Daily Portfolio by Dierk Topp — The Art of Asking People for Their Portrait

By DIERK TOPP

In 1955 I took my first photographs with the Agfa Box of my mother during a vacation camp. Ever since then photography exited me. My grandpa had an old wooden camera and as I was very much interested how it works, I took it apart — and tried to put it together again. To be honest, I don’t recall if I was successful.

My father has been a teacher. He had the chance to use the school’s darkroom equipment at home during the weekends. I got very exited about the development of pictures in the darkroom. When I had my own family, I started enlarging photos in our bathroom on my own. How happy was I when I got two or three prints per night.

After all kinds of motives I started to shot portraits several years ago. OK, many years before I did portraits of my wife and our daughter, but that is what everybody does.

By making portraits I mean: asking somebody to make a portrait of him or her.

First I asked friends. After a while I started to ask people I just know or meet frequently. Finally I asked people I don’t even know. To my surprise it was no problem!

Why portraits?

Due to health problems in my family it became more and more difficult for me to leave home. So I started to do more stills and flowers and pictures in my garden. Finally I discovered “faces” and their unlimited potential.

Faces are an unlimited source of portraits. Faces are landscapes of lives lived — and black and white can extract most out of these “landscapes.”

I did portraits with all my cameras, and I have and had many of them. Here you find a small collection taken with the NEX-7.

Why the NEX-7?

As everybody knows, this NEX has a high resolution 24MP sensor, permanent live view on a good display and one of the best EVFs available today. And don’t forget AF with Sony E mount lenses. And the NEX-7 accepts all my lenses, be it Sony, Leica, Canon or Nikon.

Thing is, my eyes are very bad and autofocus is a big help when shooting at different angles and distances and when everything is not so static.

Therefore I often take a set of shots with the Sony 50mm F1.8, what a great lens for the money! Normally I hate automatic lenses and try to avoid them, but this one I often use even with face detection. And I can tell you I love my Leica glass…

BTW, I really don’t understand why professionals often shoot portraits from a tripod. I always try to focus on the closer eye, and that’s only possible with a flexible shooting position. This can be seen on the last two images.

A word about light:

I’m lucky to have the chance to use an empty flat in our building as my photo studio. As background I use black paper or different curtains. As light source two soft boxes are used — for women more from the front to avoid too too much skin detail. For men I try to arrange the light more dramatic from the side, often with only one soft box.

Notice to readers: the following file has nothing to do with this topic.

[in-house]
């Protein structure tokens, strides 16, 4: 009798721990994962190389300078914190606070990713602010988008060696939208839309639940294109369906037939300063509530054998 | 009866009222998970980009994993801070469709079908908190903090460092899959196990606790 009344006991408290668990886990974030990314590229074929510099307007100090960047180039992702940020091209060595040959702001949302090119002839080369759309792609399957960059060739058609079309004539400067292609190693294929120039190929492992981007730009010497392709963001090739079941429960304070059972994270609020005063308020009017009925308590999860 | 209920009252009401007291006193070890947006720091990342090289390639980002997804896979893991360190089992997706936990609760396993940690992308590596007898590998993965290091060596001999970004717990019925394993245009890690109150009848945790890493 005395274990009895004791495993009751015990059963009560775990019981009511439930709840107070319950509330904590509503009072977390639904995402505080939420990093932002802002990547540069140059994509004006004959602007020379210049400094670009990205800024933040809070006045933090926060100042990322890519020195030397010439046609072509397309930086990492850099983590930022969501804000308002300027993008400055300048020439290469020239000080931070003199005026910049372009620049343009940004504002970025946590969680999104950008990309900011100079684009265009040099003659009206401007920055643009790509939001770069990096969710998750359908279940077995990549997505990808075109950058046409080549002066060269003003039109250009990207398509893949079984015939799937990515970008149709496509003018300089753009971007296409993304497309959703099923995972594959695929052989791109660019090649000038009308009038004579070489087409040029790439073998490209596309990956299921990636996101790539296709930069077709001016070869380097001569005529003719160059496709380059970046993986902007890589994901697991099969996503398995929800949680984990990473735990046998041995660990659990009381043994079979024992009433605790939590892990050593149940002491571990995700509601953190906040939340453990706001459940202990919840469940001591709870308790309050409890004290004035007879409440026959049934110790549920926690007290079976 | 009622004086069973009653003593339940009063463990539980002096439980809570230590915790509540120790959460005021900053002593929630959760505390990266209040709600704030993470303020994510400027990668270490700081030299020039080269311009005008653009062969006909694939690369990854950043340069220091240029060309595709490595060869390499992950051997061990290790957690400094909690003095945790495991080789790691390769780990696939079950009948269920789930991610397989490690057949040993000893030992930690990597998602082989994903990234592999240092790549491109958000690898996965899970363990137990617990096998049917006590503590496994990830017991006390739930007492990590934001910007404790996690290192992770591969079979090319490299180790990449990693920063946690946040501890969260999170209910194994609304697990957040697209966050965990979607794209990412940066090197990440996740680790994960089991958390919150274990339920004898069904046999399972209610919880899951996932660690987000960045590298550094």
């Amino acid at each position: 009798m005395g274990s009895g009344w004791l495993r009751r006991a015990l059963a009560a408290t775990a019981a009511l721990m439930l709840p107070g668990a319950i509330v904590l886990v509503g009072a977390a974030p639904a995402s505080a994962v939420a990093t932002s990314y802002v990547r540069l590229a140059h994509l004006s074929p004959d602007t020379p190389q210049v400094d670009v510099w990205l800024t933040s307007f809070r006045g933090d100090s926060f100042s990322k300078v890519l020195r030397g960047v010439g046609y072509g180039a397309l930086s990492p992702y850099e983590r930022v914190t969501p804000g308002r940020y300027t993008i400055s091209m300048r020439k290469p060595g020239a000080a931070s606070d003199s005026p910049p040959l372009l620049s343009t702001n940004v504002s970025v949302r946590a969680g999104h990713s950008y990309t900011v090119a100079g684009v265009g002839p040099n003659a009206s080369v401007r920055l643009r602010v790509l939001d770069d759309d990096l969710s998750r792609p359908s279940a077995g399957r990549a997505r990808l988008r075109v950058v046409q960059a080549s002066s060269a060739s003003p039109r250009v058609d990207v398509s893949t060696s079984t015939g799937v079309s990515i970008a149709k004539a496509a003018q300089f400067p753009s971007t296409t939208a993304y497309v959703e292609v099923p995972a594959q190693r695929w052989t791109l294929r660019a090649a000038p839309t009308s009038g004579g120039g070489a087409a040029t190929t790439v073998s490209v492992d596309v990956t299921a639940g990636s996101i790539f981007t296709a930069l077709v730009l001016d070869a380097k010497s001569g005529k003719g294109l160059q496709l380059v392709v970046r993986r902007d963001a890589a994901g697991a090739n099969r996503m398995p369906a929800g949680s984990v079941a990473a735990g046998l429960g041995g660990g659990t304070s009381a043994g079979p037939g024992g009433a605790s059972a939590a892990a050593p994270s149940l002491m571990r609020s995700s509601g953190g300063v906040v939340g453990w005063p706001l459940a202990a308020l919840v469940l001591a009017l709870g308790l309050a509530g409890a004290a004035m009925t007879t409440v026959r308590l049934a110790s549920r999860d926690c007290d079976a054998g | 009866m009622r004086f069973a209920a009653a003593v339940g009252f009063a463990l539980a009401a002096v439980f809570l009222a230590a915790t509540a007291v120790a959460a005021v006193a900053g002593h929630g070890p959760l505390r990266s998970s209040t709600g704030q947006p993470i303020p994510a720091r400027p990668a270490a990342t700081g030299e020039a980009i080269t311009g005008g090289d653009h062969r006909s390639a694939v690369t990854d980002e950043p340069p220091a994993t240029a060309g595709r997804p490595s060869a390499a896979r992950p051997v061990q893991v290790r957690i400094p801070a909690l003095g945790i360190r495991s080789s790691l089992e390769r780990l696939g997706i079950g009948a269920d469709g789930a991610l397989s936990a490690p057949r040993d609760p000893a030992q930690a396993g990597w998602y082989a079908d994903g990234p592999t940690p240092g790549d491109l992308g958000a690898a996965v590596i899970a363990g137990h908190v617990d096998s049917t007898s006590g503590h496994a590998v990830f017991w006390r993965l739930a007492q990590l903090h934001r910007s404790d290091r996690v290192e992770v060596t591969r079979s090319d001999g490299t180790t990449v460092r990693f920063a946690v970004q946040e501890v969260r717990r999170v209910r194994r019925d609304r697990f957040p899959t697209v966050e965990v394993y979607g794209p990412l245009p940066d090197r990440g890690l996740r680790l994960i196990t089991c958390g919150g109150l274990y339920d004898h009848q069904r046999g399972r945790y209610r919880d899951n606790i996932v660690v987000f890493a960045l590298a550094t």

For shots wide open the pilot light of the soft box is ideal. On location I try to position the person next to a window and isolate from the background with an open aperture and soft bokeh.

The first series is made with the Sony 50/1.8. The first two models are very young. Their young faces are very clean, pure and aesthetic, but they’re lacking expression. The real life is missing.

The following two images are shot with the Leica APO Summicron 75mm.

Then there’s the “self” in color, made with the IR remote control of the NEX-7.

The last two images finally are made with the fantastic APO-Macro-Elmarit-R 100mm wide open at F2.8.

Have a look the last image as well...  | Dierk Topp
Have a look the last image as well… | Dierk Topp

Her friend told me she always was hoping somebody would take photographs of her. | Dierk Topp
Her friend told me she always was hoping somebody would take photographs of her. | Dierk Topp

With available light under a tree -- it took me more than 15 minutes until he agreed to have his photo taken. | Dierk Topp
With available light under a tree — it took me more than 15 minutes until he agreed to have his photo taken. | Dierk Topp

He agreed without hesitating. | Dierk Topp
He agreed without hesitating. | Dierk Topp

He told me he never had good photographs of himself. | Dierk Topp
He told me he never had good photographs of himself. | Dierk Topp

I always wanted to portrait a black man in B&W. One day I saw him repairing something in our house and he agreed, no problem. | Dierk Topp
I always wanted to portrait a black man in B&W. One day I saw him repairing something in our house and he agreed, no problem. | Dierk Topp

Moving on to the 75mm Summicron:

A friend of the family. | Dierk Topp
A friend of the family.

OK. only one in color -- self.
OK. only one in color — self. | Dierk Topp

Next the NEX-7 with the APO-Macro-Elmarit-R 100/2.8:

The man from above. | Dierk Topp
The man from above. | Dierk Topp

My 90-year-old mother-in-law. | Dierk Topp
My 90-year-old mother-in-law. | Dierk Topp

And here is the first image of this series overlayed with a structure. | Dierk Topp
And here is the first image of this series overlayed with a structure. | Dierk Topp



  • Pan

    Nice work Dierk. If the bearded man would only look straight into the lens!

    Like them all, especially your mother in law. Inspiring. I might have to talk to some neighbours……..

  • Helge

    Thank you for convincing them to be portrayed. Every single portrait is very special and I like them all.

    Perhaps I should try more B/W work as well.